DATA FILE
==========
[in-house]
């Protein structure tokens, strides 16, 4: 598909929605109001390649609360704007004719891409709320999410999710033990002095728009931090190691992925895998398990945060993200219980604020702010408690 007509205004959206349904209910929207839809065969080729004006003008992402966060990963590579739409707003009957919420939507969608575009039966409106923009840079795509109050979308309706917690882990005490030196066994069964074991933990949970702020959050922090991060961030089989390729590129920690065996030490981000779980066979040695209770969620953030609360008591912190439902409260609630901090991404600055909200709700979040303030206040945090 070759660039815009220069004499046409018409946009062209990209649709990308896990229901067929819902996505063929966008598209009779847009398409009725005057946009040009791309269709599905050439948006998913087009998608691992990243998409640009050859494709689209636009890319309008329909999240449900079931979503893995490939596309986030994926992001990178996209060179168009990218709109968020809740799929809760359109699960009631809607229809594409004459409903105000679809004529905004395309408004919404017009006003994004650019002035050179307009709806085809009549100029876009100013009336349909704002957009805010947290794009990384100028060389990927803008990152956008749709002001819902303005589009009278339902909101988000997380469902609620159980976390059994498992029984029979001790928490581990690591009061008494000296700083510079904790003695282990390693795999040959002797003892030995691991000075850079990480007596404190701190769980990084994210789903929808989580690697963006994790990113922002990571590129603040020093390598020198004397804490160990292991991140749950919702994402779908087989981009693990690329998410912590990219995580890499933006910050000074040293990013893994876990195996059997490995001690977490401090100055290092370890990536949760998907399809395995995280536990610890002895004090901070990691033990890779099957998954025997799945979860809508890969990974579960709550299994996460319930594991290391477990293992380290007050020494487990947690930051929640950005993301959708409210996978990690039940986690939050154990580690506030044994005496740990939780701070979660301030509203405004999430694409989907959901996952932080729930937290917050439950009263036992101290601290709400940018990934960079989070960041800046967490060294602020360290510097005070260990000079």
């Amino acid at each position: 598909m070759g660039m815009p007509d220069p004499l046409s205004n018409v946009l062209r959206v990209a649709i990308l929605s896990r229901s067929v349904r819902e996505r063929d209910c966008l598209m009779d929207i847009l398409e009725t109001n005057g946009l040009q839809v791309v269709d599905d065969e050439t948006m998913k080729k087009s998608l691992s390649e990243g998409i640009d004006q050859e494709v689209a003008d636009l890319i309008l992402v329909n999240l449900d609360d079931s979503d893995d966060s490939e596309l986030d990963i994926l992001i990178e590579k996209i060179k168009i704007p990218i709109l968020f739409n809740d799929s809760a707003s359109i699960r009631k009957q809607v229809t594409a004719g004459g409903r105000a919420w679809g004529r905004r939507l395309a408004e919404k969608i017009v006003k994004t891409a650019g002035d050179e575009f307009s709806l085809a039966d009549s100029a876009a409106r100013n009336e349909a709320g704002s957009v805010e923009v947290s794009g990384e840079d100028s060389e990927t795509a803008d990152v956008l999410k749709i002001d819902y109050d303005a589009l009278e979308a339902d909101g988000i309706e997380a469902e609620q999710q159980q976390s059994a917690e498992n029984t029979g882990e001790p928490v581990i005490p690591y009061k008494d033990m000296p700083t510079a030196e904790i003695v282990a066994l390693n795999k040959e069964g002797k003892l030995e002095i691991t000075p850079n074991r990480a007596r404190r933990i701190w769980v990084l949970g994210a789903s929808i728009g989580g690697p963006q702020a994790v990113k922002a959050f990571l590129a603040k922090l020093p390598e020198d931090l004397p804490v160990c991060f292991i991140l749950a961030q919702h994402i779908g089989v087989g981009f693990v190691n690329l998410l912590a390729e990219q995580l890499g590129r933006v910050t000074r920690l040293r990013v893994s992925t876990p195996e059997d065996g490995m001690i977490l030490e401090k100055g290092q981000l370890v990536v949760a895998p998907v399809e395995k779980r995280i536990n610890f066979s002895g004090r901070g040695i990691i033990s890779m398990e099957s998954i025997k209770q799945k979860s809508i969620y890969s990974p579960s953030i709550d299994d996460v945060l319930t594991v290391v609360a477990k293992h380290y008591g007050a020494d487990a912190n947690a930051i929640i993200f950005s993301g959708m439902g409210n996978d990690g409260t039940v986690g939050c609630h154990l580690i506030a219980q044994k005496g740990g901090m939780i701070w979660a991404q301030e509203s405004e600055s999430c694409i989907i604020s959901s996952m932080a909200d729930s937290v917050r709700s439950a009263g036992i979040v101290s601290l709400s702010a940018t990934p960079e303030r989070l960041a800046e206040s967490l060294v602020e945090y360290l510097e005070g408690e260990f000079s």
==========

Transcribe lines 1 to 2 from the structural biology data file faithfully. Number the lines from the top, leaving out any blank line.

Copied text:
[in-house]
């Protein structure tokens, strides 16, 4: 598909929605109001390649609360704007004719891409709320999410999710033990002095728009931090190691992925895998398990945060993200219980604020702010408690 007509205004959206349904209910929207839809065969080729004006003008992402966060990963590579739409707003009957919420939507969608575009039966409106923009840079795509109050979308309706917690882990005490030196066994069964074991933990949970702020959050922090991060961030089989390729590129920690065996030490981000779980066979040695209770969620953030609360008591912190439902409260609630901090991404600055909200709700979040303030206040945090 070759660039815009220069004499046409018409946009062209990209649709990308896990229901067929819902996505063929966008598209009779847009398409009725005057946009040009791309269709599905050439948006998913087009998608691992990243998409640009050859494709689209636009890319309008329909999240449900079931979503893995490939596309986030994926992001990178996209060179168009990218709109968020809740799929809760359109699960009631809607229809594409004459409903105000679809004529905004395309408004919404017009006003994004650019002035050179307009709806085809009549100029876009100013009336349909704002957009805010947290794009990384100028060389990927803008990152956008749709002001819902303005589009009278339902909101988000997380469902609620159980976390059994498992029984029979001790928490581990690591009061008494000296700083510079904790003695282990390693795999040959002797003892030995691991000075850079990480007596404190701190769980990084994210789903929808989580690697963006994790990113922002990571590129603040020093390598020198004397804490160990292991991140749950919702994402779908087989981009693990690329998410912590990219995580890499933006910050000074040293990013893994876990195996059997490995001690977490401090100055290092370890990536949760998907399809395995995280536990610890002895004090901070990691033990890779099957998954025997799945979860809508890969990974579960709550299994996460319930594991290391477990293992380290007050020494487990947690930051929640950005993301959708409210996978990690039940986690939050154990580690506030044994005496740990939780701070979660301030509203405004999430694409989907959901996952932080729930937290917050439950009263036992101290601290709400940018990934960079989070960041800046967490060294602020360290510097005070260990000079």